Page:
Until then, here’s a picture of our middle girl, reading away. We love books around here, we sure do.

A little girl reads a children's book

How to Be Creative When You Are Exhausted: 3 Things You Need to Know

When people find out you have written a book, they often will share that they, too, have a book idea. It’s in their head, this book, and one day, they will write it down.

I get it, I really do.

Colorado artist Jonathan Fenske

Most of us–all of us, really–have something creative inside that’s yearning to get out. We have been blessed with a gem of creativity and before long…it starts to rattle and roll around our heads and hearts until we just know that it must come out. Maybe it’s a new recipe, maybe it’s starting a blog or a book, maybe it’s taking a photography class to finally master that new DSLR.

Whatever it is, this creative nugget can wither in the face of life. In the face of reality. The just getting up and getting on can smother even the most elegant and eye-popping ideas.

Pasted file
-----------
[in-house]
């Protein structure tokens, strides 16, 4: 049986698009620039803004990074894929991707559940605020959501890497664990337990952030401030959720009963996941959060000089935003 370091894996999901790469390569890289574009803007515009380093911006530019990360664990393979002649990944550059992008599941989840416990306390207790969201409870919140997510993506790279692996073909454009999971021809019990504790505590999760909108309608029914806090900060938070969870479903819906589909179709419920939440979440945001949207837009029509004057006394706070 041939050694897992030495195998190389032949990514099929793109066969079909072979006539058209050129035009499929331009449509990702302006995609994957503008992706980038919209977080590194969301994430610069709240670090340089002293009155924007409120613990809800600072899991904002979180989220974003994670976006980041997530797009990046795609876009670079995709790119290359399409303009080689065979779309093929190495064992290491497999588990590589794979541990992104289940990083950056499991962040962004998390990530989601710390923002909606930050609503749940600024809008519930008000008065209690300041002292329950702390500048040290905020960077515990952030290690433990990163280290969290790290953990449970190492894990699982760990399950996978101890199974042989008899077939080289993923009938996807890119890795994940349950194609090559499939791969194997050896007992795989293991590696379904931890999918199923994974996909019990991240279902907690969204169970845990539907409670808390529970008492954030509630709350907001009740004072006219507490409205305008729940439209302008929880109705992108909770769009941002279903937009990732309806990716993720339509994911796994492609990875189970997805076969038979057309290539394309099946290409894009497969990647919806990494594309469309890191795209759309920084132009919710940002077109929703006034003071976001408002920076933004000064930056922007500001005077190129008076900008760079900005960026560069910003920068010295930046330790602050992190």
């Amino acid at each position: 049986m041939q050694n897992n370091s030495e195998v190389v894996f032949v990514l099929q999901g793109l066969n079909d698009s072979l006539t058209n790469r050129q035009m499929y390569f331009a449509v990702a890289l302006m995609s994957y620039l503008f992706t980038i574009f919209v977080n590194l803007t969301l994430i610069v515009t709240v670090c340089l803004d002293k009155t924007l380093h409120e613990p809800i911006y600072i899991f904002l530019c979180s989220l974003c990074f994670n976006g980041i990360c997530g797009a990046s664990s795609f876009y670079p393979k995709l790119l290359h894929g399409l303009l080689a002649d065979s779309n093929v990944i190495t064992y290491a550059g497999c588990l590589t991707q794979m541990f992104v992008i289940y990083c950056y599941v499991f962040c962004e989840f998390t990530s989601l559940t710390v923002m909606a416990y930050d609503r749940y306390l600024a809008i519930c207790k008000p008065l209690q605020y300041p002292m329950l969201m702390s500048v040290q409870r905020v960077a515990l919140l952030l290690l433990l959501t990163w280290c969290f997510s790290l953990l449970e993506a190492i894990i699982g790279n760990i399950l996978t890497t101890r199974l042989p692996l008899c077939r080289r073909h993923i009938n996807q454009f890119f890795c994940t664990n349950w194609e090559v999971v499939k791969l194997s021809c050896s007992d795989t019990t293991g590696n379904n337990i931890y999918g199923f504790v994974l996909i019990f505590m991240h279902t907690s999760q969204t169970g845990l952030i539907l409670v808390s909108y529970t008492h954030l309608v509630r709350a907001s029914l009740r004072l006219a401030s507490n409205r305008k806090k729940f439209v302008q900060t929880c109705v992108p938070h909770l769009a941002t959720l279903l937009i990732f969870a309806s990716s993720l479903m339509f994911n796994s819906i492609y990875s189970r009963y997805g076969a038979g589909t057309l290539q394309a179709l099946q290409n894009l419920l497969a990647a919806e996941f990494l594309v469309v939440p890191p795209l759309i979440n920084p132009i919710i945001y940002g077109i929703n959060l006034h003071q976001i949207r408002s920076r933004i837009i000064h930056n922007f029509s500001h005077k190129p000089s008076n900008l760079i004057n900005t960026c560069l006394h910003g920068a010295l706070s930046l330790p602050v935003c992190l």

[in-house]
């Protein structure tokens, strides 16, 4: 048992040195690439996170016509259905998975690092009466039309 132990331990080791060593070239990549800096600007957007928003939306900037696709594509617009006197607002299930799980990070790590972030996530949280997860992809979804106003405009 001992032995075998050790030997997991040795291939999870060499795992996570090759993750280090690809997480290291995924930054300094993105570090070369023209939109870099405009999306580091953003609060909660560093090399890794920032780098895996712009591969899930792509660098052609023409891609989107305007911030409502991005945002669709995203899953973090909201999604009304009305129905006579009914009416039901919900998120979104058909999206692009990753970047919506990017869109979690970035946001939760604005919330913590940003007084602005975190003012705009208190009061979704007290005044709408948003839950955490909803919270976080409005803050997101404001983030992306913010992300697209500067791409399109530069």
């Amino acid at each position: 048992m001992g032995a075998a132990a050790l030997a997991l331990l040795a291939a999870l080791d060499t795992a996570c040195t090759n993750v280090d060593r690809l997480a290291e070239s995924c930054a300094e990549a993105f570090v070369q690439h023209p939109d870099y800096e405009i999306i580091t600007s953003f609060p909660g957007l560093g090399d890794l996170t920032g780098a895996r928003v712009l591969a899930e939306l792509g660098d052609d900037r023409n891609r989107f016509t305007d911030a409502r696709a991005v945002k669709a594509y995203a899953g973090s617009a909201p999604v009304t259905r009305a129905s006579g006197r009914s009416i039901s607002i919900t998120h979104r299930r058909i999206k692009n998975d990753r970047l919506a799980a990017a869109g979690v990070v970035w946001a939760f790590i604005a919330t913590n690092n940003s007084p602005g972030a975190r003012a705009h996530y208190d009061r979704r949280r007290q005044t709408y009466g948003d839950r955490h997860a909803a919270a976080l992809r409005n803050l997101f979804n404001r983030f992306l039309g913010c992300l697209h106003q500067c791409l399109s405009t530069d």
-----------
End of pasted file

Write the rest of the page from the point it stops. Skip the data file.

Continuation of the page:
I know tiredness. I know messy houses with clean laundry piled high waiting for the folding fairies to show up. I know the exhaustion that comes from starting the day early with small children, commuting to an office, doing good, hard work, and then returning to love those children with dinner, baths, books and prayers.

After that, what’s left? A scrap of an hour? But what of bills, organizing, phone calls with sisters, or a quiet chat with your spouse? How does anything creative get done in a home like this? 

I’m only an expert in my own life (and Jonathan would say his, as well, ha!) but here are three things that have helped us. I hope they can be of use to you, too.

1. Communicate to the people who live in your house what you will be doing. 

I have a persistent child who loves to draw out bedtime so it’s about two hours long. If I give in to her nightly demands, I would never write another word in my life. So, I say to the older girls: “Mommy is putting you to bed at 7:45. You can read for a while, but I am going downstairs and writing.” They hardly ever argue when I set up the evening like this.